“In Gyumri you can piece together your thoughts. Even the architectural structure of the town is created in a way that helps you collect your thoughts,” he explains. “It’s a long and narrow town. It doesn’t let your thoughts disperse. All those narrow streets and pathways make Gyumri a pleasant place to think, to imagine and to wander around.”
The setting of the town has left its mark on Artush’s art. Although he doesn’t explicitly portray the narrow streets of his hometown, he links the aura of it to his own feelings and the result is an abstract combination of senses and shapes. Sometimes Artush uses old photographs from his family’s collection to make installations with clay. The artist takes care of those photographs as much as he does about his art. Once, someone offered to buy those photographs from him, but he refused as those photographs are “priceless” to him.
Unlike many of his friends, Artush didn’t move to Yerevan or somewhere else for his education. He graduated from the Academy of Arts in Gyumri and he is now trying to discover new talents among the younger generation. Artush proudly notes that some of his students have a special knack for expression. He believes that the history and aura of Gyumri have a lot to do with it. “Art should always rule this town,” says Artush, hoping that in the near future all the major art institutions of Armenia will be concentrated in Gyumri and young people won’t have to leave their town.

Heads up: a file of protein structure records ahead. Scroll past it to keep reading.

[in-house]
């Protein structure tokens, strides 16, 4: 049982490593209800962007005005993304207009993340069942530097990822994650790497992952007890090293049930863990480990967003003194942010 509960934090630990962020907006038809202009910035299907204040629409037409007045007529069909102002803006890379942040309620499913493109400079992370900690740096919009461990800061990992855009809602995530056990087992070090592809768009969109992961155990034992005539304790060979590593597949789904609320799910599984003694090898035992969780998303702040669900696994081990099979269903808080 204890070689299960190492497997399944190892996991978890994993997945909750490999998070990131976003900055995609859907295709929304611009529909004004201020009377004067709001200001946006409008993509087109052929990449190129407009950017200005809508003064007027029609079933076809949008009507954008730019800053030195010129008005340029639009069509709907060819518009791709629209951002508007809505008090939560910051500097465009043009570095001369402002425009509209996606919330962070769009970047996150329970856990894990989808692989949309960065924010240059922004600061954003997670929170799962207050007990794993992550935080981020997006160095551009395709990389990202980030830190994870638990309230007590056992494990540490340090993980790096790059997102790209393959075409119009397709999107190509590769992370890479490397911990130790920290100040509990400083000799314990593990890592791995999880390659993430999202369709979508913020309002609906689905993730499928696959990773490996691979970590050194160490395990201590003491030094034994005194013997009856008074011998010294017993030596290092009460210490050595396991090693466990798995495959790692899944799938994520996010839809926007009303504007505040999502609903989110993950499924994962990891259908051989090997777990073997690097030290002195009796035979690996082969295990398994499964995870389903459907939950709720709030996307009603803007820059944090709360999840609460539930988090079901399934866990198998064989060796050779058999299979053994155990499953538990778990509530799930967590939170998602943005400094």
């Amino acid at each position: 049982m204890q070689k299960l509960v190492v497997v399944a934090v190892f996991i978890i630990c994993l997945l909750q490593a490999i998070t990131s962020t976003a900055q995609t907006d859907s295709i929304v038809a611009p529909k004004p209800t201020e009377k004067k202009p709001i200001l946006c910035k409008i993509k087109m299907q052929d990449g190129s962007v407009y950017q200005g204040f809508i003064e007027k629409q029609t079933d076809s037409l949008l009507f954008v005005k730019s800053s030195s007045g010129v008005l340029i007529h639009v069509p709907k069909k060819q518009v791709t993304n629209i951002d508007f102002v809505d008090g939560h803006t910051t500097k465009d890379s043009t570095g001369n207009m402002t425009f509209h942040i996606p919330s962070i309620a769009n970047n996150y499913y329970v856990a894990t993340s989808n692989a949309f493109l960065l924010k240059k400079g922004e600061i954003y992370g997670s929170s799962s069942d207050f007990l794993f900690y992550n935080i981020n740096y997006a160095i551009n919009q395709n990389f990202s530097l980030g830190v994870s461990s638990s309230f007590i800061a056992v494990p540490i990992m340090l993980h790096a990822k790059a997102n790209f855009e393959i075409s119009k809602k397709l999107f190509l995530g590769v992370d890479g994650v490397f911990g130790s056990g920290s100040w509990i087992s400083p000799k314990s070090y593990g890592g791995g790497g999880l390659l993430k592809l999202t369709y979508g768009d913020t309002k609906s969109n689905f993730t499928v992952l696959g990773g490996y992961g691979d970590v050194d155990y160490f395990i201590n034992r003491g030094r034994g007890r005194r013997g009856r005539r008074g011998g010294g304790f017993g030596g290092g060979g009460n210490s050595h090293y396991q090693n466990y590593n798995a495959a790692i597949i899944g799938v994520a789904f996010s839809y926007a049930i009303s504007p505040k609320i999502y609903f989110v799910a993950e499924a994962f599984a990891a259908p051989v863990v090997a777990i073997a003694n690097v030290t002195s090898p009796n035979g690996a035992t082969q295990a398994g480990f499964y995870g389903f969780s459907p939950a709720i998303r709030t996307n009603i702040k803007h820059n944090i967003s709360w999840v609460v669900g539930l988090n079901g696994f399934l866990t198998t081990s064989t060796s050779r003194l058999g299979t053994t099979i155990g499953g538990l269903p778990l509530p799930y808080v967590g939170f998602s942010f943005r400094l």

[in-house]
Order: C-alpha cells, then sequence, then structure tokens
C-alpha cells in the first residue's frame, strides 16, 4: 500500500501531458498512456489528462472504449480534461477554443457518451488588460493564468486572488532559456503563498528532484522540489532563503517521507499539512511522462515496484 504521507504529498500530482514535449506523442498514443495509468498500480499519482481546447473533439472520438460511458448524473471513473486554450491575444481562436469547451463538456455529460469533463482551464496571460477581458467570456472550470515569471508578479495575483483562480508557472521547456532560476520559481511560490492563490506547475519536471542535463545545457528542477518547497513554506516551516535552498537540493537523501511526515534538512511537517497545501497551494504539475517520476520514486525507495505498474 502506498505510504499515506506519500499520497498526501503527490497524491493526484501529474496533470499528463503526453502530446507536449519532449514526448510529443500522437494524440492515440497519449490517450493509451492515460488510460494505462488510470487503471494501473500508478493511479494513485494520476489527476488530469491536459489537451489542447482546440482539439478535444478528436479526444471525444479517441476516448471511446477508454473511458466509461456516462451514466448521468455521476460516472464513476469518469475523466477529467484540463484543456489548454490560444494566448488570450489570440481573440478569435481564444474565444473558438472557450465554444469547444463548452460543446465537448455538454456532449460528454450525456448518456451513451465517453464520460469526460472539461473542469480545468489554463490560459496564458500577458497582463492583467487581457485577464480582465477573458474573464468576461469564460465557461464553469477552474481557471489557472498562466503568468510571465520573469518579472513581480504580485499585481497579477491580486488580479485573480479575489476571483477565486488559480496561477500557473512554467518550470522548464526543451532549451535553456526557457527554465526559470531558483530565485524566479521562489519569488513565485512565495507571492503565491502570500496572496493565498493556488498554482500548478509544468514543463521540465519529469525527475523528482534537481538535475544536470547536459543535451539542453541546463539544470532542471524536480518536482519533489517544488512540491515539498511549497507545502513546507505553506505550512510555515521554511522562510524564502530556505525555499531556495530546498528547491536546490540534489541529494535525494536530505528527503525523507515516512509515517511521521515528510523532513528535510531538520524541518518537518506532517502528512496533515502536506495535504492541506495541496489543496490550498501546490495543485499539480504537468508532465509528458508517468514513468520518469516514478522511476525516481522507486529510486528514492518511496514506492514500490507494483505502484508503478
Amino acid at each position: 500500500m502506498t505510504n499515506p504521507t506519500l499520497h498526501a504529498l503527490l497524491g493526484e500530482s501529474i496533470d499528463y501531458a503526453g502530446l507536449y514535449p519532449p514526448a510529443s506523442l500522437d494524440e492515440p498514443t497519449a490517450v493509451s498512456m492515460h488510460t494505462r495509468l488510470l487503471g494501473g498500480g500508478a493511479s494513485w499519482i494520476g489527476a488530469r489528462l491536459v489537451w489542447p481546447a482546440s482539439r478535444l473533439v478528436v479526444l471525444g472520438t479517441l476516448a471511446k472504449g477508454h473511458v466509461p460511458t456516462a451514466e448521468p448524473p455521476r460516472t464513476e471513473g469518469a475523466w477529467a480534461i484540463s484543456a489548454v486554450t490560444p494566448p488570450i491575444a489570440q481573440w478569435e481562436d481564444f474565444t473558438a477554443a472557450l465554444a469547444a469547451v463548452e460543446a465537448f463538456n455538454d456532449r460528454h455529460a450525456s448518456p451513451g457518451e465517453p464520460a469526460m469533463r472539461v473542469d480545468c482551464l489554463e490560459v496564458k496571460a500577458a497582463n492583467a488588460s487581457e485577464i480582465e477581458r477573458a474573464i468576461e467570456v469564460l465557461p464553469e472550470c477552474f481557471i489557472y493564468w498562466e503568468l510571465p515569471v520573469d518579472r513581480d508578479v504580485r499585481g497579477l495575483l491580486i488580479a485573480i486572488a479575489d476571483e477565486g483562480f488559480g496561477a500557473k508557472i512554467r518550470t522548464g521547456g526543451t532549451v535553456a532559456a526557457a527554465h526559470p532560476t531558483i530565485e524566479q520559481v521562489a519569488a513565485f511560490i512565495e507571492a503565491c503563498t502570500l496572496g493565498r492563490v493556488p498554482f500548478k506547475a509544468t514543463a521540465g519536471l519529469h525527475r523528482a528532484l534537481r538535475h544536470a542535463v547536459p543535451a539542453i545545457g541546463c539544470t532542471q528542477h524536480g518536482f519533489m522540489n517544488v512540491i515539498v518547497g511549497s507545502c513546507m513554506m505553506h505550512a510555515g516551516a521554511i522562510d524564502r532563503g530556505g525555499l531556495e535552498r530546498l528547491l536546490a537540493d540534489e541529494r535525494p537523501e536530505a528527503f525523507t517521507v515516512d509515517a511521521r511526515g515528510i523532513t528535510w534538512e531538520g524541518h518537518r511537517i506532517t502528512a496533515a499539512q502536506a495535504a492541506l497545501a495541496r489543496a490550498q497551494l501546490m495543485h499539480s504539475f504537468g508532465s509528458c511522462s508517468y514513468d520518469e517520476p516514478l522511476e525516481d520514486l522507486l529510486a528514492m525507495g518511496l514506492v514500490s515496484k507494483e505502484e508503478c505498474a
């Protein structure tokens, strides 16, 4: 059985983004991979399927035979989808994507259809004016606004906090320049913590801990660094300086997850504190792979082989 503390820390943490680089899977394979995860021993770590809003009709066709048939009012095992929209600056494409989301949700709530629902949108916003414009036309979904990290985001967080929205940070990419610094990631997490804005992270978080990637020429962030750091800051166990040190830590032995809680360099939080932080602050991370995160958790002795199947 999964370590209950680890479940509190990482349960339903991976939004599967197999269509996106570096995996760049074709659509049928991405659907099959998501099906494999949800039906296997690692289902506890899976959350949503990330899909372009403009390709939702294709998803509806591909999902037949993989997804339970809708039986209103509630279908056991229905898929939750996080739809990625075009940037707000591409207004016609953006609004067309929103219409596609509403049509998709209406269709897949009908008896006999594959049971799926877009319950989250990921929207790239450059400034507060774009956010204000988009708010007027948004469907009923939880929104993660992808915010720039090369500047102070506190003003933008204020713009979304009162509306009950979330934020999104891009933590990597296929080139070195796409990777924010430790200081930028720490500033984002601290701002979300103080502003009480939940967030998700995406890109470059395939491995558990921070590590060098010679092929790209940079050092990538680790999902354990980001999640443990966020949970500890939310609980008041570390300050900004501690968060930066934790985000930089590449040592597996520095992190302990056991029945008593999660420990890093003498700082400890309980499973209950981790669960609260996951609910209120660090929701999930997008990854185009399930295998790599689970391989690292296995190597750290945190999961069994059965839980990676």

Later that evening we set off to find one of the revolutionary women of Gyumri, Lyuda Bilbilidi, known as a Rebellious DJ in her younger years. Having obscure information about where she lived, we went from building to building, knocking on people’s doors hoping they would guide us. We were surprised that some of them had never heard of the famous DJ, but just like hospitable Gyumretsis usually do, they generously invited us to their home for a cup of tea. After an hour we were finally standing in front of Lyuda’s white wooden door that had a carton sign with her name on it. Excited to finally meet her, we soon found out she was at a film screening.
Early the next morning, we went back and finally found her. Lyuda had just finished cleaning her neighborhood. Walking in the yellow shades of autumn, Lyuda, who is 65, took us back to her rebellious youth with her stories. Growing up in Soviet Armenia, she hated absolutely everything about the Soviet regime, especially her school. “Everyone had to obey the rules, standing in a row, dressed in the same clothes, just like Pink Floyd’s song, ‘You’re just another brick in the wall.’” She couldn’t wait to grow up and get more courageous “to fight against the system.”
Lyuda recalls her college years with yearning. Unlike her school years, she finally found a group of like-minded people who helped her resist the system peacefully. Together, they opened the first disco club in Gyumri where they played rock hits from the West.